CT Real Estate Attorneys
Real Estate Attorneys Wolf & Shore in West Haven, CT
Wolf & Shore Law Group represents buyers and sellers in residential real estate closings and other related transactional matters. We understand that purchasing or selling a home is both an exciting and busy time and we strive to make the entire process a smooth transition for our clients.
“I can not put into words what her representation has meant to me and my family. If you do not hire Attorney Shore, you are not hiring the best.” – K.R., AVVO Reviewer
If you are in the process of purchasing or selling a home, have concerns regarding your interest in real estate, or have any related concerns, please contact us. All phone consultations are confidential.
CT Real Estate Law Checklist
Divorce in Connecticut can be a difficult time for all parties involved. It’s critical to go through the necessary steps in order to move forward;
- Are you negotiating a real estate contract?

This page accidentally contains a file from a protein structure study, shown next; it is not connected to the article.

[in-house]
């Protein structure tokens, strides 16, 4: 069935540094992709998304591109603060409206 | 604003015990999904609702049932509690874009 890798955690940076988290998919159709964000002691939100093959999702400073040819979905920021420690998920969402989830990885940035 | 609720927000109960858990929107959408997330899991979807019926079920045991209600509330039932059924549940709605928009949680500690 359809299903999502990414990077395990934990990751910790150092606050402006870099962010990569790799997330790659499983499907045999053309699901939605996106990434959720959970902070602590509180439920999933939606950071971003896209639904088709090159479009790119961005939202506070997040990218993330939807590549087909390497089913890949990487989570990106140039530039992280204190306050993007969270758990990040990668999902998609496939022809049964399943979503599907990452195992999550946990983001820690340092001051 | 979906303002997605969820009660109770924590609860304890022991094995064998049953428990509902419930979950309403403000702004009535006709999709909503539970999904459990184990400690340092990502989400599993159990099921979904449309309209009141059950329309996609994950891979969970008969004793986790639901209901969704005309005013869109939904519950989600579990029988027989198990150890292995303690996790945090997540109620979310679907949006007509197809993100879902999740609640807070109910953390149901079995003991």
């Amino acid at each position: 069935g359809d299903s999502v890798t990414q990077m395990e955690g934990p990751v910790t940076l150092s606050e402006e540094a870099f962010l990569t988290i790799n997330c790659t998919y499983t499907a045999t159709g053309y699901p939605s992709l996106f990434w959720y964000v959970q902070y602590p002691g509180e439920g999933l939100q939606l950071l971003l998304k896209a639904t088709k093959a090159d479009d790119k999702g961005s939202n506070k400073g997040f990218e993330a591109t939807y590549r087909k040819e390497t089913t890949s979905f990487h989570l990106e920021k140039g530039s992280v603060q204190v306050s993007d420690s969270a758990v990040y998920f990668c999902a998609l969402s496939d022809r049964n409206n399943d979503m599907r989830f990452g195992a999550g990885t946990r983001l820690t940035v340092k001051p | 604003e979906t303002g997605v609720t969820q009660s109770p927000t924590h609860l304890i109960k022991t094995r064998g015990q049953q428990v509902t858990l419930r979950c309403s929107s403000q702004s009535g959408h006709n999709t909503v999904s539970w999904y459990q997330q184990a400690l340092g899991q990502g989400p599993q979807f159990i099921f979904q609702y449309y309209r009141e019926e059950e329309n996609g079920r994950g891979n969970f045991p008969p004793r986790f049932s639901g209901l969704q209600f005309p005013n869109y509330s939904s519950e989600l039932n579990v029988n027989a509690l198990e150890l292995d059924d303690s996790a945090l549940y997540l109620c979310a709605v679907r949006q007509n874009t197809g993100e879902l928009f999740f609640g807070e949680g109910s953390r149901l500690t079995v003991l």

- Has an offer you put on a house been accepted?
- Are you ready to sell your home?
- Do you need to transfer interest in your home to a spouse or child?
- If you answered yes to any of the above, it may be time to retain an attorney.
Commonly Asked Questions About Real Estate Law in Connecticut
Maybe. Closing dates often change, due to a variety of circumstances, and are not set in stone. It is important to be in close contact with your real estate agent and your closing attorney to have a good understanding of any obstacles that may prevent you from closing on your initial date. Our office always recommends not to put moving plans in place until we receive a clear to close so that you know when the closing is definitively going forward.
Yes. It is generally recommended that you work with a real estate agent as well, but Connecticut does require you to have an attorney facilitate your closing. It is also helpful to you so that you can express any concerns you have and so that any legalese can be explained to you.
It depends. Each town has a different way of assessing, and collecting, taxes. In some cities or towns, you may pay forward, and in others, you pay for past time, or “in arrears.” The method of assessment and collection, along with contract negotiation and the timing of when you purchase your home will affect who pays, or receives a credit for, any taxes.